Some people are born with a biological gender that they do not identify with, and this physical state may be very traumatic to them. For certain individuals, an overwhelming desire to change their external appearance to match their internal identity develops over time. This phenomenon, sometimes called transsexualism, is increasingly recognized as a medical and psychological entity. As acceptance has grown within the medical community, a complex array of surgical procedures have been developed to help patients with this difficult process. Until recently, patients were largely limited to hormone therapies. While careful management of exogenous hormones can provide some benefits (such as changes in hair growth, skin texture, and breast tissue), these treatments have no effect on facial structure.
An increasing body of literature shows that certain facial characteristics and relationships between structures are perceived as overwhelmingly “masculine” or “feminine.” These include the shape and prominence of the brow region, the size and shape of the nose, the fullness and prominence of the lips, the angle and definition of the lower jaw (mandible), and the position and prominence of the cheekbones (malar eminences) and chin (mentum). Each of these areas can be addressed with specific procedures performed by Dr. Ransom, alone or in combination.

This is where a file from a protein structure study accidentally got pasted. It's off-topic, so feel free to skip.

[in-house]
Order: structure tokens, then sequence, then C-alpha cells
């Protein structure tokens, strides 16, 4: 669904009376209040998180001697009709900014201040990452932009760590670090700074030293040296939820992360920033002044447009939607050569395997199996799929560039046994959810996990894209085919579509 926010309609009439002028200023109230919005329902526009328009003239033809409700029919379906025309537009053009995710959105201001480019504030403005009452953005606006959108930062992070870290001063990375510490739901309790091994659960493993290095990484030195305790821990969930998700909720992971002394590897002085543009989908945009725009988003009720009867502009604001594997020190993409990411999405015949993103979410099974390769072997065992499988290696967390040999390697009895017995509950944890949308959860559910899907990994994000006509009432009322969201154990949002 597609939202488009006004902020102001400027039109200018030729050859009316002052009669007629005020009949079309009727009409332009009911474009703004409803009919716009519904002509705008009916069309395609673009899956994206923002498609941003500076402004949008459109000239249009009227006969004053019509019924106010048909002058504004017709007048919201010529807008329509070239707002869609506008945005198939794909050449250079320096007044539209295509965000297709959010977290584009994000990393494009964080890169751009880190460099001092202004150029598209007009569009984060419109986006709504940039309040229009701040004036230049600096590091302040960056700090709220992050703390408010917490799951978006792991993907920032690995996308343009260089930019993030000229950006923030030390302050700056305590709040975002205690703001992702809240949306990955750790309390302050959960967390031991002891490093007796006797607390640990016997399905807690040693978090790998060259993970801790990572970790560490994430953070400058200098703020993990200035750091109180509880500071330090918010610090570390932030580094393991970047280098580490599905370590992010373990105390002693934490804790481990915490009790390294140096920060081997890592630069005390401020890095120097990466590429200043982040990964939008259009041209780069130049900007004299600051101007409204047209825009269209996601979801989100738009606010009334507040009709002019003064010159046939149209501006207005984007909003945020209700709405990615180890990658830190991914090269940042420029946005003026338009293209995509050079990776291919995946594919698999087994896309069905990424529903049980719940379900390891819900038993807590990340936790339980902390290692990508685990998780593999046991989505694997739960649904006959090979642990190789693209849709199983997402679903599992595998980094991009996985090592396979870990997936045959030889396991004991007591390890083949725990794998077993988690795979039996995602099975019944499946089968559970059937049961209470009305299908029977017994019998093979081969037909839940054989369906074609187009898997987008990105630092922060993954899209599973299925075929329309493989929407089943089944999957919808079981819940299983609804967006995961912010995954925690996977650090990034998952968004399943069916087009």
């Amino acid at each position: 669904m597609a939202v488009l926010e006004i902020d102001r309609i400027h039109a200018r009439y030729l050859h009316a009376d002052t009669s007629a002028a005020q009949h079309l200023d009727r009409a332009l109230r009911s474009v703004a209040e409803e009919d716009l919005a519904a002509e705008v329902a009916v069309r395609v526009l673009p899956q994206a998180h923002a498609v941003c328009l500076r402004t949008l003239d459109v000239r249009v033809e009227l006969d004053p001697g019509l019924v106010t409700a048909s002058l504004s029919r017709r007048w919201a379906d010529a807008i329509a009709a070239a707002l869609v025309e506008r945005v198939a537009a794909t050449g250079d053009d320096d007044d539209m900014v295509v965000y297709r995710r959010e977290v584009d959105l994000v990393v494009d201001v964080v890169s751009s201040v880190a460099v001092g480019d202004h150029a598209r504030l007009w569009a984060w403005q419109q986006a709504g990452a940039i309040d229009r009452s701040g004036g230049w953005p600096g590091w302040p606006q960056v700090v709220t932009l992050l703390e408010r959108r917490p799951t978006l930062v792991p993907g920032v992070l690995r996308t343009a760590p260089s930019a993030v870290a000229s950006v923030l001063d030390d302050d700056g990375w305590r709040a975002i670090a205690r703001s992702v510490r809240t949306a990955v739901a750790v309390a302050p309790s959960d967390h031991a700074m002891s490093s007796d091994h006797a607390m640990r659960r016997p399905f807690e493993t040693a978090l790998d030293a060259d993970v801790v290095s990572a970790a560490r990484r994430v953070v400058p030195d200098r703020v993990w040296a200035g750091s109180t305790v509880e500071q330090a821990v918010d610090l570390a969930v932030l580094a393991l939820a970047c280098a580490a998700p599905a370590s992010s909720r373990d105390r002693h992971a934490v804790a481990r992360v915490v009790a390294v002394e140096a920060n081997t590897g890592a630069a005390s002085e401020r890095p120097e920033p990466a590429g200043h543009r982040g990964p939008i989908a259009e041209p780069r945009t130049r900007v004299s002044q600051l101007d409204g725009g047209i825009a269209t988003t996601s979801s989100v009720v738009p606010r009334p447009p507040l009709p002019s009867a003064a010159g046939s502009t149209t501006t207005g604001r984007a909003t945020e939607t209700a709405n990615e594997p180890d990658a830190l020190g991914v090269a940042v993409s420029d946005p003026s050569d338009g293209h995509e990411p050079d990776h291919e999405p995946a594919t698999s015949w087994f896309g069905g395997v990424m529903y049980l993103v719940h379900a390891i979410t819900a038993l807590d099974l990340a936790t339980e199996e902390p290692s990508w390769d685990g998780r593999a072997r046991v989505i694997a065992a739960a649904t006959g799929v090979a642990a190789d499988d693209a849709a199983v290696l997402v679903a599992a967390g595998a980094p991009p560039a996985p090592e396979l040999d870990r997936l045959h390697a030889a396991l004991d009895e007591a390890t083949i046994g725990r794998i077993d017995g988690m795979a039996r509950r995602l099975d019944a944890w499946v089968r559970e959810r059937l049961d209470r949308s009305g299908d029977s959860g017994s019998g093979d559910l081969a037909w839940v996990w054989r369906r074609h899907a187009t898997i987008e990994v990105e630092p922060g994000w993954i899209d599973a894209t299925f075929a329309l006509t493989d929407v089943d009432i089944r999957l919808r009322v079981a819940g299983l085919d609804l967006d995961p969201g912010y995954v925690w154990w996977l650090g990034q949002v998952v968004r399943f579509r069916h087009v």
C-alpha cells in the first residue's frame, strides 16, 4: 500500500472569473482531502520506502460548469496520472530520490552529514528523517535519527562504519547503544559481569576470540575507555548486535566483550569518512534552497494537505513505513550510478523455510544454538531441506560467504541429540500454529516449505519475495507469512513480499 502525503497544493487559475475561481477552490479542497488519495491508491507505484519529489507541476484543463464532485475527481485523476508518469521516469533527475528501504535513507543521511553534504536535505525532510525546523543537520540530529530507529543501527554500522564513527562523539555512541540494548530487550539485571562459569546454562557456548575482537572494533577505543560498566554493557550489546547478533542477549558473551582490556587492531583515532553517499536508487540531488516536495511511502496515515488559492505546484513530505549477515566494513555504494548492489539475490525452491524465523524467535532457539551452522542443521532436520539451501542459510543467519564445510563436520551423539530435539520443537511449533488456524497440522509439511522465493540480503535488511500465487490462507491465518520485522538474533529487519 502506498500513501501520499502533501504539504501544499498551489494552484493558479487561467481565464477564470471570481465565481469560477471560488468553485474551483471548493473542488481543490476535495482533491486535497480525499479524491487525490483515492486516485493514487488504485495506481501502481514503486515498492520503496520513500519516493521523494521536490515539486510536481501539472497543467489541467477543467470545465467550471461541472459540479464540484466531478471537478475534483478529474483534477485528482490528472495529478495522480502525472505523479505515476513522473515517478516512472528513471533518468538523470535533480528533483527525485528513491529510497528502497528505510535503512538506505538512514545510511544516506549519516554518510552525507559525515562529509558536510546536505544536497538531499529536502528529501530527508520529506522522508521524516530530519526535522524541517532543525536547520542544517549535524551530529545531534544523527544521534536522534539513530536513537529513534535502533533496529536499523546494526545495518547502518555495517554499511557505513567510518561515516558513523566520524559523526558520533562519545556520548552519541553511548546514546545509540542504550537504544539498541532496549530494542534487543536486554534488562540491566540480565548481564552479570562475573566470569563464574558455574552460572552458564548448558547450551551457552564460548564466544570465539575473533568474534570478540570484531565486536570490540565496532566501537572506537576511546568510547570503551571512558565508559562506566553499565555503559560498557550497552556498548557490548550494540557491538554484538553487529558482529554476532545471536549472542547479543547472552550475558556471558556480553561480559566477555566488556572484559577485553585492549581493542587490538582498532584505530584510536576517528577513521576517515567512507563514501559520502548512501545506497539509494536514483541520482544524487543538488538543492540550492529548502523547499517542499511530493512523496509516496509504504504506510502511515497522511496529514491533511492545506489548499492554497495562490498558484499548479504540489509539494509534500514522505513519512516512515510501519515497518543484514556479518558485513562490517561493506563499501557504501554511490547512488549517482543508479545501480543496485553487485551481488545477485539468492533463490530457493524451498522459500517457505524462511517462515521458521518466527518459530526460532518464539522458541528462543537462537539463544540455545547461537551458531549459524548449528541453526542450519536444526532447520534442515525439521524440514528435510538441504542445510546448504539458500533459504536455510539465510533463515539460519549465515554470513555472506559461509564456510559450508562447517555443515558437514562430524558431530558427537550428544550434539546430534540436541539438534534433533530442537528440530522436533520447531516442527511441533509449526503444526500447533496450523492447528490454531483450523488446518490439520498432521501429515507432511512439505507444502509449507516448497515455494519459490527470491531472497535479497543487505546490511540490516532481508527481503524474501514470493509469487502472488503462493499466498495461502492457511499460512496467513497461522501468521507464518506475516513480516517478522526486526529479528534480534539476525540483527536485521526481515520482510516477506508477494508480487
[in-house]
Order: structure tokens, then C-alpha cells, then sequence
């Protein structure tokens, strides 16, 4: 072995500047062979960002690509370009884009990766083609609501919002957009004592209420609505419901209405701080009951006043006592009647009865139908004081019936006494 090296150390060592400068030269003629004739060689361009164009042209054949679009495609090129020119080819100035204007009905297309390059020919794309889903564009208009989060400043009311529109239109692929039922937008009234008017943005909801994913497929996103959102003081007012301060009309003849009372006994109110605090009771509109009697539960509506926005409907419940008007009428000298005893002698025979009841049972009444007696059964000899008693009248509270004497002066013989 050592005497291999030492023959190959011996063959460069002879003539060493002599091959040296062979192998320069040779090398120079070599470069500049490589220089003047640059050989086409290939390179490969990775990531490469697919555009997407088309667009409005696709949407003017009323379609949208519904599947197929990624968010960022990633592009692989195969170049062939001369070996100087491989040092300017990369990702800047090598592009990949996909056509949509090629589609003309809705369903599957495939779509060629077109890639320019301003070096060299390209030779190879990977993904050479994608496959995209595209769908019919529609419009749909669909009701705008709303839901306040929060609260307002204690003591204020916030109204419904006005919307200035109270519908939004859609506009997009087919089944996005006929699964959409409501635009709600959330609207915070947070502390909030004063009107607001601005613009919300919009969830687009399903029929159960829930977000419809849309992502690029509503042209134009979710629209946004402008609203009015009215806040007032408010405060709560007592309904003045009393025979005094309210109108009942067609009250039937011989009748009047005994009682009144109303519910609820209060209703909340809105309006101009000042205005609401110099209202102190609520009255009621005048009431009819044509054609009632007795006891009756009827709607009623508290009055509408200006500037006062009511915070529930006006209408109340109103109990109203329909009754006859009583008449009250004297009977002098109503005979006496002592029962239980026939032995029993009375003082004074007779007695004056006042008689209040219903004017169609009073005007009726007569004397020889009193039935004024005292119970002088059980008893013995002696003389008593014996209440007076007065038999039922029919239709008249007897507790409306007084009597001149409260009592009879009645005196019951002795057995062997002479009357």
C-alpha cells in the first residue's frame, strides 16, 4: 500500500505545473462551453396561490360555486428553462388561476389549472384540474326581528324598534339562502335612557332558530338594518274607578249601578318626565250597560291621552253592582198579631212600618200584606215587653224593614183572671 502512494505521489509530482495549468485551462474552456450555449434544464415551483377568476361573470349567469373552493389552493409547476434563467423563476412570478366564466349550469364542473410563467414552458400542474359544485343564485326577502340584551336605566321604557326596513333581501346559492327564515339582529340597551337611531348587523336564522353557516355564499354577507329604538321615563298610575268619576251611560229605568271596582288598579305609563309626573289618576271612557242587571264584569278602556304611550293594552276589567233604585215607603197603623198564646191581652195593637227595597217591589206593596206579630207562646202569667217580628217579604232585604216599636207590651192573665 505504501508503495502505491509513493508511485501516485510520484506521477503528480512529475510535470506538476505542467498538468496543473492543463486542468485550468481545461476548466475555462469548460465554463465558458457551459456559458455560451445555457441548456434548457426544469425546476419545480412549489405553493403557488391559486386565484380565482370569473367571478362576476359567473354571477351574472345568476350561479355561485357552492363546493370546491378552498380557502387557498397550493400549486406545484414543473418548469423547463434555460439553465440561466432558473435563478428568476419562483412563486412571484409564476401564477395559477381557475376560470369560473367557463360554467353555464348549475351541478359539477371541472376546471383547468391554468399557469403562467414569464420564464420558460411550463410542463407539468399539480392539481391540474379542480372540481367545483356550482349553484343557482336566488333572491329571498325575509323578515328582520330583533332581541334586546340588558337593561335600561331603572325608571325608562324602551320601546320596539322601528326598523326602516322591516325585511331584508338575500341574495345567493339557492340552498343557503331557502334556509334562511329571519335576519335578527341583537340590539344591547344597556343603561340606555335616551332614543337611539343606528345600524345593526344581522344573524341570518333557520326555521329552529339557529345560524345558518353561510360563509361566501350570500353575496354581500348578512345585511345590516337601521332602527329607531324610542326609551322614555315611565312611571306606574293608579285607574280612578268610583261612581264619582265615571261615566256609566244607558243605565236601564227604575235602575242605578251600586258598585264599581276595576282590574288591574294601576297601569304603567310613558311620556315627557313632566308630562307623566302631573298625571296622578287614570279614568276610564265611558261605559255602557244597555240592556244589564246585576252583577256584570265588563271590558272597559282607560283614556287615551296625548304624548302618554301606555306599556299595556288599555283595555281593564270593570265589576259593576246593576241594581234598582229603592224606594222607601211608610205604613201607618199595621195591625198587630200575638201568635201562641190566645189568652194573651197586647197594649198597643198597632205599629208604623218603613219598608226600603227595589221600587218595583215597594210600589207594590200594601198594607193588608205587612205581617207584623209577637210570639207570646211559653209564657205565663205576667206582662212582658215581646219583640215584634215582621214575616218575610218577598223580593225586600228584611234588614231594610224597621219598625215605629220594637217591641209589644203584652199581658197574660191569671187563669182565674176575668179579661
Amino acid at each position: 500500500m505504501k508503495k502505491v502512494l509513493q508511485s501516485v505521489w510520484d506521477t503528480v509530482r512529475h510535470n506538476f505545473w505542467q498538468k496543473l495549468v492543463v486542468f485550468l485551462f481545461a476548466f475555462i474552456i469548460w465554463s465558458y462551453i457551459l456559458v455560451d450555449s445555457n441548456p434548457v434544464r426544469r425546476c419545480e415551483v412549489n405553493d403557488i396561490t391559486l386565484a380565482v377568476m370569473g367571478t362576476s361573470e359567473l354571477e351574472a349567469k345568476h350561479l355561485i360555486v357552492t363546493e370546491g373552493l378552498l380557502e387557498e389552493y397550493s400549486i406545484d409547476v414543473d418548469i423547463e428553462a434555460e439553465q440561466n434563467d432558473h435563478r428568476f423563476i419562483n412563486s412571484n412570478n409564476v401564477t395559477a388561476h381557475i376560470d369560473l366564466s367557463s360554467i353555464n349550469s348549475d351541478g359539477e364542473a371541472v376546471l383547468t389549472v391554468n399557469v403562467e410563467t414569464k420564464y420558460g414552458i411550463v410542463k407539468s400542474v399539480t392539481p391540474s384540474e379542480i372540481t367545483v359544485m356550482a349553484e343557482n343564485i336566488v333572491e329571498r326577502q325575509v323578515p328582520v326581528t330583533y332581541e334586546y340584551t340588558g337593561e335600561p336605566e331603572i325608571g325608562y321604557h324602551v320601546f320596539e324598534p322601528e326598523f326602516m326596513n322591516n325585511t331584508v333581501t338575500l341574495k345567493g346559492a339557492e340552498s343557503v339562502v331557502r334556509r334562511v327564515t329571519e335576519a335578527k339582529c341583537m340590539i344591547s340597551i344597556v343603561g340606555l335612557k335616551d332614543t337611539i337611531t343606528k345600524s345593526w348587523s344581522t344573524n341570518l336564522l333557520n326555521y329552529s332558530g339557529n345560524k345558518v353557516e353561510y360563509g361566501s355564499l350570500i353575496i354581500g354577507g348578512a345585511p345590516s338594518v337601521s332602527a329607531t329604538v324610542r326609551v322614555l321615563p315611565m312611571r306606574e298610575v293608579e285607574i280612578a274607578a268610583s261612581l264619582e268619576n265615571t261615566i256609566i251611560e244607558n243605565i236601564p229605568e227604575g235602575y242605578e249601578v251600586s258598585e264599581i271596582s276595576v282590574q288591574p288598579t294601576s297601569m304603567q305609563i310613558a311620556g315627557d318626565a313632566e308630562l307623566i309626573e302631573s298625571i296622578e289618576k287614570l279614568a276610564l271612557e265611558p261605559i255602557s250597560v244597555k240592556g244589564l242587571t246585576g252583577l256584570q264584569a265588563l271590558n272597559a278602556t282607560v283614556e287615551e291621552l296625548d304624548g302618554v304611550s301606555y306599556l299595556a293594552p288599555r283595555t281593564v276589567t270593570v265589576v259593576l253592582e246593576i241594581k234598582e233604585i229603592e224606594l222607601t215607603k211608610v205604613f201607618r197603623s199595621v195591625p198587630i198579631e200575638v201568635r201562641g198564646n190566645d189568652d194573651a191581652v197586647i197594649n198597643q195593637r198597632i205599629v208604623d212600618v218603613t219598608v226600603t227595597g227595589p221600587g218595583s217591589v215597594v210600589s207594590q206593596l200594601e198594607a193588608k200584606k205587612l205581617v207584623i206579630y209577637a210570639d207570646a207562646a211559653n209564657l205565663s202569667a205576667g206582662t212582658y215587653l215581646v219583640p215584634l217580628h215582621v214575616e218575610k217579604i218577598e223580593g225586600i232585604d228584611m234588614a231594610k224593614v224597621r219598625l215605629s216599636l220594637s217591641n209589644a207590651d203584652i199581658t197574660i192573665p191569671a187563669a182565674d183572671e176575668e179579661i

The brow region in a “masculine” face has a more anterior projection with a greater distance between the flatness of the forehead (frontal bone) and the prominence of the frontal bar. In addition, the eyebrows (hair-bearing region) sit lower on the forehead and closer to the eyes. Feminizing this area involves shaving down the frontal bone and raising the brow soft tissues (by performing a browlift). In certain cases where the anterior hairline is high or has receded, the hairline may need to be lowered. This can be accomplished during the brow and forehead lift by a technique known as hairline lowering.
The nose is addressed using rhinoplasty techniques. Rhinoplasty is the surgical modification of the shape of the nose, also known as “nose job surgery” or nose reshaping. The specific approach is determined by the specific goals of the patient, as well as any functional or anatomic issues which require certain techniques. The overall goal, in most cases, is to make the nose somewhat smaller (reduction rhinoplasty), remove any “bump” or prominence of the nasal bridge, and increase the rotation of the nasal tip. Septoplasty (fixing a crooked or broken nasal septum) can be performed along with either an open or closed rhinoplasty.
For the lips, both the shape and volume must be addressed. This can be accomplished with a lip augmentation and lip lift. The lip augmentation may be performed with soft tissue fillers, microlipoinjection (facial fat grafting) using your own fat cells, or via a surgical technique (V-Y lip augmentation), depending on the specific case. Adding a lip lift allows for a more defined and sensual Cupid’s bow, and increases the prominence of the red part (vermillion) of the upper lip.